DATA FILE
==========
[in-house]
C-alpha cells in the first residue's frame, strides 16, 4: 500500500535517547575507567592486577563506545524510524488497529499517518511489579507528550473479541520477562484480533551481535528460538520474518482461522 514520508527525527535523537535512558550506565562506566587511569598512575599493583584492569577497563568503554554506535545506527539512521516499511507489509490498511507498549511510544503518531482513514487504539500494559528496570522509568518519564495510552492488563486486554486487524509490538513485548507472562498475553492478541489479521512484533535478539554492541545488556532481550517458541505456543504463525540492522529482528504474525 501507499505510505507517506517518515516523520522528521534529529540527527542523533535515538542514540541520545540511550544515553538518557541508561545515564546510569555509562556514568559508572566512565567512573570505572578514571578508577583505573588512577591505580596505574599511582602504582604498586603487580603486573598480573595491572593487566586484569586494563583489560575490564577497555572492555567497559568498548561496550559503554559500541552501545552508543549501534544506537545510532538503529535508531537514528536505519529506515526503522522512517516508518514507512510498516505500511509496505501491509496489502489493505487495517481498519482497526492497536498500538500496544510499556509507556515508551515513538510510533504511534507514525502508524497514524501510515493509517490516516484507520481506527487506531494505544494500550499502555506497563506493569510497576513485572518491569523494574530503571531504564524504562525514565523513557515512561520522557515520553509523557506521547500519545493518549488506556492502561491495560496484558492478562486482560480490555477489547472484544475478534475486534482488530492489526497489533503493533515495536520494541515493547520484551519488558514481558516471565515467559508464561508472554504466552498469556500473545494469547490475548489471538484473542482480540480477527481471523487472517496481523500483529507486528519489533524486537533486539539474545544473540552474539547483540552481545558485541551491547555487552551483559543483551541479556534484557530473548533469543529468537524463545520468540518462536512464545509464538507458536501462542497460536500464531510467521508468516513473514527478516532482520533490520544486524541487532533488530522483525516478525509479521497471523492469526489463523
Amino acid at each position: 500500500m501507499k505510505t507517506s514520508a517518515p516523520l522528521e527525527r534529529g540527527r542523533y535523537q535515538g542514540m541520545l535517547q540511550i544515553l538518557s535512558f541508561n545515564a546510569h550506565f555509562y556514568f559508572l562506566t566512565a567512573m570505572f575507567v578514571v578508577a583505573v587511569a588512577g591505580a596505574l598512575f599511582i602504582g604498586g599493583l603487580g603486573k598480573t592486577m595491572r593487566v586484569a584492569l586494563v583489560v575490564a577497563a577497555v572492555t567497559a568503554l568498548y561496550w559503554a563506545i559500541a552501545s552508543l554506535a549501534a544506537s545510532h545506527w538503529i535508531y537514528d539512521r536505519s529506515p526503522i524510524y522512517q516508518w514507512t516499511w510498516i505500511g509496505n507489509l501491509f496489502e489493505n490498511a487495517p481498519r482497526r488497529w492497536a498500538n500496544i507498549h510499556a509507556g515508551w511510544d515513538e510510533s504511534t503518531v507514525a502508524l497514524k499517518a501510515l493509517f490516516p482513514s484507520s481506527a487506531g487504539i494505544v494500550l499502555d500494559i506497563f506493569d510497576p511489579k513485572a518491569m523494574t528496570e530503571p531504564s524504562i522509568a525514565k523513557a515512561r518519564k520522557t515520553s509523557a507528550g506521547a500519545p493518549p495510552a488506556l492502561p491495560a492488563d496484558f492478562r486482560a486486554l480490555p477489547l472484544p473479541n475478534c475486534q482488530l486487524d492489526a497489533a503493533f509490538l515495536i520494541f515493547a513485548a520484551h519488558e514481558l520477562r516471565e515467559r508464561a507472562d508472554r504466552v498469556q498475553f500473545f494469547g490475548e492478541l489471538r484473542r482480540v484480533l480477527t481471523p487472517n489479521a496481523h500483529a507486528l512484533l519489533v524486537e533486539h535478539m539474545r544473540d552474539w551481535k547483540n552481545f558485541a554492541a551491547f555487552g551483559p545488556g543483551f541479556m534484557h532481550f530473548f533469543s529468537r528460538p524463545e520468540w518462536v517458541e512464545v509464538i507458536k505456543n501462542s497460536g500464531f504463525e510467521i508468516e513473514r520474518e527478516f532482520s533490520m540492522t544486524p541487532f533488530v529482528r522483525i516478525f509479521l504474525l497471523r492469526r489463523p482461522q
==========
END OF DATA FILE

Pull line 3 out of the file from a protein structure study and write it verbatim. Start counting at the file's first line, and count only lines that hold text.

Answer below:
Amino acid at each position: 500500500m501507499k505510505t507517506s514520508a517518515p516523520l522528521e527525527r534529529g540527527r542523533y535523537q535515538g542514540m541520545l535517547q540511550i544515553l538518557s535512558f541508561n545515564a546510569h550506565f555509562y556514568f559508572l562506566t566512565a567512573m570505572f575507567v578514571v578508577a583505573v587511569a588512577g591505580a596505574l598512575f599511582i602504582g604498586g599493583l603487580g603486573k598480573t592486577m595491572r593487566v586484569a584492569l586494563v583489560v575490564a577497563a577497555v572492555t567497559a568503554l568498548y561496550w559503554a563506545i559500541a552501545s552508543l554506535a549501534a544506537s545510532h545506527w538503529i535508531y537514528d539512521r536505519s529506515p526503522i524510524y522512517q516508518w514507512t516499511w510498516i505500511g509496505n507489509l501491509f496489502e489493505n490498511a487495517p481498519r482497526r488497529w492497536a498500538n500496544i507498549h510499556a509507556g515508551w511510544d515513538e510510533s504511534t503518531v507514525a502508524l497514524k499517518a501510515l493509517f490516516p482513514s484507520s481506527a487506531g487504539i494505544v494500550l499502555d500494559i506497563f506493569d510497576p511489579k513485572a518491569m523494574t528496570e530503571p531504564s524504562i522509568a525514565k523513557a515512561r518519564k520522557t515520553s509523557a507528550g506521547a500519545p493518549p495510552a488506556l492502561p491495560a492488563d496484558f492478562r486482560a486486554l480490555p477489547l472484544p473479541n475478534c475486534q482488530l486487524d492489526a497489533a503493533f509490538l515495536i520494541f515493547a513485548a520484551h519488558e514481558l520477562r516471565e515467559r508464561a507472562d508472554r504466552v498469556q498475553f500473545f494469547g490475548e492478541l489471538r484473542r482480540v484480533l480477527t481471523p487472517n489479521a496481523h500483529a507486528l512484533l519489533v524486537e533486539h535478539m539474545r544473540d552474539w551481535k547483540n552481545f558485541a554492541a551491547f555487552g551483559p545488556g543483551f541479556m534484557h532481550f530473548f533469543s529468537r528460538p524463545e520468540w518462536v517458541e512464545v509464538i507458536k505456543n501462542s497460536g500464531f504463525e510467521i508468516e513473514r520474518e527478516f532482520s533490520m540492522t544486524p541487532f533488530v529482528r522483525i516478525f509479521l504474525l497471523r492469526r489463523p482461522q